About Ocular Myasthenia Gravis

Myasthenia gravis is caused by a defect in the transmission of nerve impulses to muscles. It occurs when normal communication between the nerve and muscle is interrupted at the neuromuscular junction, the place where nerve cells connect with the muscles under their control. 

Normally, your nerves send a signal to muscles using a chemical called acetylcholine, which tells the muscle when to move. In patients with myasthenia gravis, the body’s immune system mistakenly interferes with the muscle’s acetylcholine receptors. Ocular myasthenia gravis is specific to muscle weakness of the eyes, but myasthenia gravis can affect other parts of the body. In some cases, ocular myasthenia gravis can become generalized as other muscles become affected.

Symptoms of Ocular Myasthenia Gravis

The degree of muscle weakness involved can vary greatly among patients.

Symptoms of ocular myasthenia gravis may include:

  • Double vision
  • Drooping eyelids
  • Trouble focusing

Risk Factors for Ocular Myasthenia Gravis

There are no known risk factors for myasthenia gravis. People who have a family history of myasthenia gravis may be at greater risk to get the disease.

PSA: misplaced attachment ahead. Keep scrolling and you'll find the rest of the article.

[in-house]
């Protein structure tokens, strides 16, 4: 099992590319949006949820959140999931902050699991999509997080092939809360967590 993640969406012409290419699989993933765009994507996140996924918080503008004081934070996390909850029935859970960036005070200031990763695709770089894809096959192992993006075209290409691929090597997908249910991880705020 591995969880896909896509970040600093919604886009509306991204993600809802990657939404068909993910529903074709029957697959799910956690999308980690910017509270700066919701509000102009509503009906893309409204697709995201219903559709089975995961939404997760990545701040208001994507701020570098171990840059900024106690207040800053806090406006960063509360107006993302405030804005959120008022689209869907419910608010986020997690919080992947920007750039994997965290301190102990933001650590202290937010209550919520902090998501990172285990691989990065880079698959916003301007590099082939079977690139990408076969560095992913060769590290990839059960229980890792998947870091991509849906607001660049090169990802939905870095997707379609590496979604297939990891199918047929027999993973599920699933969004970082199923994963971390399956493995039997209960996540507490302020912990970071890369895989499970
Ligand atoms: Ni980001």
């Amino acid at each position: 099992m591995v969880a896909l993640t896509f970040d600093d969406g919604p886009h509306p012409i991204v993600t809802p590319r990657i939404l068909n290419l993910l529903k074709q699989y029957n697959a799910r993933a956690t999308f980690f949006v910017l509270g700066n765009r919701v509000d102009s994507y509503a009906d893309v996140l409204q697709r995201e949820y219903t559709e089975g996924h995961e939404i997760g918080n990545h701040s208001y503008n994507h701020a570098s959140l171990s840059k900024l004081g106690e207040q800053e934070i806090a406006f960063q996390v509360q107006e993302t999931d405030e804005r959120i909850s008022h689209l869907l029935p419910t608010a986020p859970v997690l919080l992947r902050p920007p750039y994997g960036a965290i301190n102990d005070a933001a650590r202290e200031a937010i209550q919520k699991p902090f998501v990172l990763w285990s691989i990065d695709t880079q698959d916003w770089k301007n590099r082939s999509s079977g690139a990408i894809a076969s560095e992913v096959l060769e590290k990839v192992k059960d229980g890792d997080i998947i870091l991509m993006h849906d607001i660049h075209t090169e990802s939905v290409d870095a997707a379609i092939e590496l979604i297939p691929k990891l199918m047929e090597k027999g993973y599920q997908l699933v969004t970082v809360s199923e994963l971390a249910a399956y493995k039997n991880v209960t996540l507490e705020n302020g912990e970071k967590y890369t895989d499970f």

Treating Ocular Myasthenia Gravis

A careful eye exam and additional tests may be used to determine if you have ocular myasthenia gravis. Treatment depends on which muscles are affected as well as the extent of the muscle weakness. Your healthcare provider will work with you on determining the best course of action. Your ophthalmologist is well-versed in the most current, evidence-based treatment recommendations, which may include lifestyle adjustments, medications, or in some cases surgery.

Care Team Approach at UT Health Austin

At UT Health Austin, we take a multidisciplinary approach to your care. This means you will benefit from the expertise of multiple specialists across a variety of disciplines. Your care team will include fellowship-trained neuro-ophthalmologists, ophthalmic technicians, physician assistants, nurse practitioners, social workers, and more who work together to help you get back to the things in your life that matter most to you. We also collaborate with our colleagues at the Dell Medical School and The University of Texas at Austin to utilize the latest research, diagnostic, and treatment techniques, allowing us to identify new therapies to improve treatment outcomes. We are committed to communicating and coordinating your care with your other healthcare providers to ensure that we are providing you with comprehensive, whole-person care.

Learn More About Your Care Team

Older man undergoing an eye exam

Mitchel and Shannon Wong Eye Institute

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1601 Trinity Street, Bldg. A, Austin, Texas 78712
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